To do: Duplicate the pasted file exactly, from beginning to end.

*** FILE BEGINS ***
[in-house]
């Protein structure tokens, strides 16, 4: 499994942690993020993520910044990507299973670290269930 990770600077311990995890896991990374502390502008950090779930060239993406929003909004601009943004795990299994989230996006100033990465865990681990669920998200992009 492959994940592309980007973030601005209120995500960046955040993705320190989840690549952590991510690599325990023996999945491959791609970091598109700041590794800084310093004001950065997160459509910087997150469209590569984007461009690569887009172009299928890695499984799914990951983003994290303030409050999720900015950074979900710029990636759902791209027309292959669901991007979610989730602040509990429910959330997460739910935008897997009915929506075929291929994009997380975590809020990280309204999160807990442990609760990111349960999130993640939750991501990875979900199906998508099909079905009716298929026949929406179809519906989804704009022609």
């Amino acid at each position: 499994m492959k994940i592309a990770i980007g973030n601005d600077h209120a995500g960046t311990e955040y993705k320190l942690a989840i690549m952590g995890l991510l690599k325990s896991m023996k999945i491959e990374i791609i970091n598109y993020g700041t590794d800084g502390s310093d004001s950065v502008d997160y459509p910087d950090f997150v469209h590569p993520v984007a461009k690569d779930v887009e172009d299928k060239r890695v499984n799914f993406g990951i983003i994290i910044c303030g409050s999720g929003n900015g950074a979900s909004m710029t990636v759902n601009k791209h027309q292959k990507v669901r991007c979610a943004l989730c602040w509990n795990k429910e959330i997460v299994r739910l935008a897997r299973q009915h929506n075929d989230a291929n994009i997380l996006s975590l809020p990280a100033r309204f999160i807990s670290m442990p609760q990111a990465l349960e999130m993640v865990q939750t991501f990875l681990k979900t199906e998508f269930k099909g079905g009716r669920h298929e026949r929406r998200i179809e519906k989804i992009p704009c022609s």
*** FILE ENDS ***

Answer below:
[in-house]
């Protein structure tokens, strides 16, 4: 499994942690993020993520910044990507299973670290269930 990770600077311990995890896991990374502390502008950090779930060239993406929003909004601009943004795990299994989230996006100033990465865990681990669920998200992009 492959994940592309980007973030601005209120995500960046955040993705320190989840690549952590991510690599325990023996999945491959791609970091598109700041590794800084310093004001950065997160459509910087997150469209590569984007461009690569887009172009299928890695499984799914990951983003994290303030409050999720900015950074979900710029990636759902791209027309292959669901991007979610989730602040509990429910959330997460739910935008897997009915929506075929291929994009997380975590809020990280309204999160807990442990609760990111349960999130993640939750991501990875979900199906998508099909079905009716298929026949929406179809519906989804704009022609």
């Amino acid at each position: 499994m492959k994940i592309a990770i980007g973030n601005d600077h209120a995500g960046t311990e955040y993705k320190l942690a989840i690549m952590g995890l991510l690599k325990s896991m023996k999945i491959e990374i791609i970091n598109y993020g700041t590794d800084g502390s310093d004001s950065v502008d997160y459509p910087d950090f997150v469209h590569p993520v984007a461009k690569d779930v887009e172009d299928k060239r890695v499984n799914f993406g990951i983003i994290i910044c303030g409050s999720g929003n900015g950074a979900s909004m710029t990636v759902n601009k791209h027309q292959k990507v669901r991007c979610a943004l989730c602040w509990n795990k429910e959330i997460v299994r739910l935008a897997r299973q009915h929506n075929d989230a291929n994009i997380l996006s975590l809020p990280a100033r309204f999160i807990s670290m442990p609760q990111a990465l349960e999130m993640v865990q939750t991501f990875l681990k979900t199906e998508f269930k099909g079905g009716r669920h298929e026949r929406r998200i179809e519906k989804i992009p704009c022609s």